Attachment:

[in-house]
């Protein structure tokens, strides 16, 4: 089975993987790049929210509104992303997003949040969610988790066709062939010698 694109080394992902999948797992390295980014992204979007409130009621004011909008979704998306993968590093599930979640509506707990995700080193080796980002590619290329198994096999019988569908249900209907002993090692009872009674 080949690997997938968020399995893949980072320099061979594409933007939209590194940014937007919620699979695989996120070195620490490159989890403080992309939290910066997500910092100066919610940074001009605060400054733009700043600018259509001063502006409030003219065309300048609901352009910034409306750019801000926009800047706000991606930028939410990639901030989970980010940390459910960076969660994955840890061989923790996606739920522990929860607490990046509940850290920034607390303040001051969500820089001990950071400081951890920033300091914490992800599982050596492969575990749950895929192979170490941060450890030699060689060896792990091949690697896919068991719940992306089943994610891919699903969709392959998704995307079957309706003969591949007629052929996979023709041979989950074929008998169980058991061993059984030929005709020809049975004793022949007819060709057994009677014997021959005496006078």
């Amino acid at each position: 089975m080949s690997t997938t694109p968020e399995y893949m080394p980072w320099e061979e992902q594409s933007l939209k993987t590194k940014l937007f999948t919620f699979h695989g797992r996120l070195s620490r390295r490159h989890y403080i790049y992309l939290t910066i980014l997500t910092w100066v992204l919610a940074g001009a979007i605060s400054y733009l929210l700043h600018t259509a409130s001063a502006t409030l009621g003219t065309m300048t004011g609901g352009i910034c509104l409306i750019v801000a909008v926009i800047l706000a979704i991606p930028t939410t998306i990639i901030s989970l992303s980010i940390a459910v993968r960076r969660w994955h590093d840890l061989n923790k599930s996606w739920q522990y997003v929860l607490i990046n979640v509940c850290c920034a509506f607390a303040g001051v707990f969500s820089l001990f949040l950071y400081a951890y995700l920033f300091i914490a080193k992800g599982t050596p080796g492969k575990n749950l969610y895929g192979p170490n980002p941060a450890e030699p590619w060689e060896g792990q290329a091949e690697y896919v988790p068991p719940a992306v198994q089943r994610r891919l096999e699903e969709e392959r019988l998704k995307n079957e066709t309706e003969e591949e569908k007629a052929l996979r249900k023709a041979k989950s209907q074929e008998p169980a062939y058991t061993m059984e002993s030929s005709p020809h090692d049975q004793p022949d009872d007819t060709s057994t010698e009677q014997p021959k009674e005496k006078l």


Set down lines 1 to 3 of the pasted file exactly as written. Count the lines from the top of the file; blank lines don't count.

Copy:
[in-house]
């Protein structure tokens, strides 16, 4: 089975993987790049929210509104992303997003949040969610988790066709062939010698 694109080394992902999948797992390295980014992204979007409130009621004011909008979704998306993968590093599930979640509506707990995700080193080796980002590619290329198994096999019988569908249900209907002993090692009872009674 080949690997997938968020399995893949980072320099061979594409933007939209590194940014937007919620699979695989996120070195620490490159989890403080992309939290910066997500910092100066919610940074001009605060400054733009700043600018259509001063502006409030003219065309300048609901352009910034409306750019801000926009800047706000991606930028939410990639901030989970980010940390459910960076969660994955840890061989923790996606739920522990929860607490990046509940850290920034607390303040001051969500820089001990950071400081951890920033300091914490992800599982050596492969575990749950895929192979170490941060450890030699060689060896792990091949690697896919068991719940992306089943994610891919699903969709392959998704995307079957309706003969591949007629052929996979023709041979989950074929008998169980058991061993059984030929005709020809049975004793022949007819060709057994009677014997021959005496006078």
């Amino acid at each position: 089975m080949s690997t997938t694109p968020e399995y893949m080394p980072w320099e061979e992902q594409s933007l939209k993987t590194k940014l937007f999948t919620f699979h695989g797992r996120l070195s620490r390295r490159h989890y403080i790049y992309l939290t910066i980014l997500t910092w100066v992204l919610a940074g001009a979007i605060s400054y733009l929210l700043h600018t259509a409130s001063a502006t409030l009621g003219t065309m300048t004011g609901g352009i910034c509104l409306i750019v801000a909008v926009i800047l706000a979704i991606p930028t939410t998306i990639i901030s989970l992303s980010i940390a459910v993968r960076r969660w994955h590093d840890l061989n923790k599930s996606w739920q522990y997003v929860l607490i990046n979640v509940c850290c920034a509506f607390a303040g001051v707990f969500s820089l001990f949040l950071y400081a951890y995700l920033f300091i914490a080193k992800g599982t050596p080796g492969k575990n749950l969610y895929g192979p170490n980002p941060a450890e030699p590619w060689e060896g792990q290329a091949e690697y896919v988790p068991p719940a992306v198994q089943r994610r891919l096999e699903e969709e392959r019988l998704k995307n079957e066709t309706e003969e591949e569908k007629a052929l996979r249900k023709a041979k989950s209907q074929e008998p169980a062939y058991t061993m059984e002993s030929s005709p020809h090692d049975q004793p022949d009872d007819t060709s057994t010698e009677q014997p021959k009674e005496k006078l």